Screenshot of the initial design and first post in 2003Screenshot of the 2nd major redesign of in 2009


But it's not as bad/sad as it sounds. We still have some really great solutions. Z-Wave has matured significantly and become affordable (hat tip to Homeseer for leading the adoption of this tech in the DIY space), ZigBee is still around with Matter-compatible products becoming available for sale, and open-souce projects such as Home Assistant leading the DIY home automation space. While the term ladder logic may not be as popular anymore, there's no way I can forget to mention what platforms such as the Arduino, ESP32 and Raspberry Pi have have brought to DIY automation space. And while vendors such as Automated Outlet are no longer around, a few others are popping up trying to fill these shoes and are offering similar examplary customer service, such as The Smartest House. Home automation has become more accessible to everyone, which is a very good thing (especially in the accessibility space), so despite technology shortcomings/changes, it's still a big win.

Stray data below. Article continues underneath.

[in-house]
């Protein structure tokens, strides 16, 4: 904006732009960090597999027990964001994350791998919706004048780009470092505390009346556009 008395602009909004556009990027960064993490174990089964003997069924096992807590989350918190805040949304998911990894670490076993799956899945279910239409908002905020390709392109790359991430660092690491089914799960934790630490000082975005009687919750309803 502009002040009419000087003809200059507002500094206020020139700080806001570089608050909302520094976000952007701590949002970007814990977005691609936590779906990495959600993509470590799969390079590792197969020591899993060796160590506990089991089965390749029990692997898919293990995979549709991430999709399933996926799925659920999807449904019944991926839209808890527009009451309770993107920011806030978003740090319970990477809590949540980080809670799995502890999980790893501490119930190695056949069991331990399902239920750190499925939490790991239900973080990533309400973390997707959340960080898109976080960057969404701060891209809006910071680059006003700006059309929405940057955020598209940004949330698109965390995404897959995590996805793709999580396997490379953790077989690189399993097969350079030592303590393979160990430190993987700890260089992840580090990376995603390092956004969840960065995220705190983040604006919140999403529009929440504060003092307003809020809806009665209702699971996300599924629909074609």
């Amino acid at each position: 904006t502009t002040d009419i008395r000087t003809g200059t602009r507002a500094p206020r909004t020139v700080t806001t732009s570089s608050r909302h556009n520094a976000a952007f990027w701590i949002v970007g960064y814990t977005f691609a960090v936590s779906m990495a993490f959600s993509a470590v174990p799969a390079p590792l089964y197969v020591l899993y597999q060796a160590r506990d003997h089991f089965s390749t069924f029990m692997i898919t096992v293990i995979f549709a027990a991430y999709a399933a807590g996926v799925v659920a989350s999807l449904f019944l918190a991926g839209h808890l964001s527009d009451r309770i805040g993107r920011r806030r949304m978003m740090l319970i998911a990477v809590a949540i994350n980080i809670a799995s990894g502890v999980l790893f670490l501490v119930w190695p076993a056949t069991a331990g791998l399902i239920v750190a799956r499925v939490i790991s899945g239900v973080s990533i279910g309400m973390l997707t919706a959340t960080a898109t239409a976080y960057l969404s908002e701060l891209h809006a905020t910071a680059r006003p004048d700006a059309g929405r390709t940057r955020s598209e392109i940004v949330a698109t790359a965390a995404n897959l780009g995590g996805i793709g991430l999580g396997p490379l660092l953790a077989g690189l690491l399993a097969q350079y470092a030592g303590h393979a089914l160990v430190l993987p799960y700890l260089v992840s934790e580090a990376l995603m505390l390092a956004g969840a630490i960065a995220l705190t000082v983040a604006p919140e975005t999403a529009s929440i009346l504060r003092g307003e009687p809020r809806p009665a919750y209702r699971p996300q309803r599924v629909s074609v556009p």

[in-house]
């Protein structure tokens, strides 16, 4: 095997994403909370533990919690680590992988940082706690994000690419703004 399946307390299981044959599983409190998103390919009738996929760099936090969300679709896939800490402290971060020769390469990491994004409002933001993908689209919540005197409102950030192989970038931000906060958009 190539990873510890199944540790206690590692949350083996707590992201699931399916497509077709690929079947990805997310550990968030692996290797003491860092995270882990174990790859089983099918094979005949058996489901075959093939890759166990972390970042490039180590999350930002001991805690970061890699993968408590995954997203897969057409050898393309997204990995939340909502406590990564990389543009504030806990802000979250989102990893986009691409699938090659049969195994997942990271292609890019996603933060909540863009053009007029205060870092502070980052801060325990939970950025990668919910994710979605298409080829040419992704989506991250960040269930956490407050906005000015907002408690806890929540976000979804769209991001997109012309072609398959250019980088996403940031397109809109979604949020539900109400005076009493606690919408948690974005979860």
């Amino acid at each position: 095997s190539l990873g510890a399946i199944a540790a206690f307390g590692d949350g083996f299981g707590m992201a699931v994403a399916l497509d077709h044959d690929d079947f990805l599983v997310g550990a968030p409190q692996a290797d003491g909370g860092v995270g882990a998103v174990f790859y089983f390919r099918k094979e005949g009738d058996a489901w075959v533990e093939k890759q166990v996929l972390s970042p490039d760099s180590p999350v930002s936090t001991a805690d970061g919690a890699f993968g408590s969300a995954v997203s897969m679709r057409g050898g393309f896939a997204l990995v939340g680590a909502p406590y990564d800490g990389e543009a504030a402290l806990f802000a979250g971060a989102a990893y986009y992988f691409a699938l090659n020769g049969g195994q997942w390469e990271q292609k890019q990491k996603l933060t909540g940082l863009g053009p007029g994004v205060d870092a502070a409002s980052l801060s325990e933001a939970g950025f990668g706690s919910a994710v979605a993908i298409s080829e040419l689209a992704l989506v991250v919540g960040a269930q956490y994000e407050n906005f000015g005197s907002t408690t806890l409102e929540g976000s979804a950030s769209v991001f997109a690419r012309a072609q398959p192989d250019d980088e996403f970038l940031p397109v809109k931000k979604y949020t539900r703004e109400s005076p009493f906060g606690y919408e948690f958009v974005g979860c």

Last but not least. I'm extremely proud of this community, and how helpful and supportive everyone has been. Many of you are still lurking (I see you, I just don't want to call you out for privacy reasons, but PM me anytime). Many of you have chatted with me in the past, and some of you can even confirm I'm not a bot ;) This forum is a collection of very intelligent and kind minds (I really can't understate how diverse and brilliant some of these backgrounds are), and thanks to the dedication of some of these hardworking people, CocoonTech is still around. I'd love to call you out directly for supporting this community, but I know I'm going to forget some names (hey, I also aged 20 years!), and don't want to offend, so I may do this in a later/separate post. So many people have been helped by asking for help here on CocoonTech!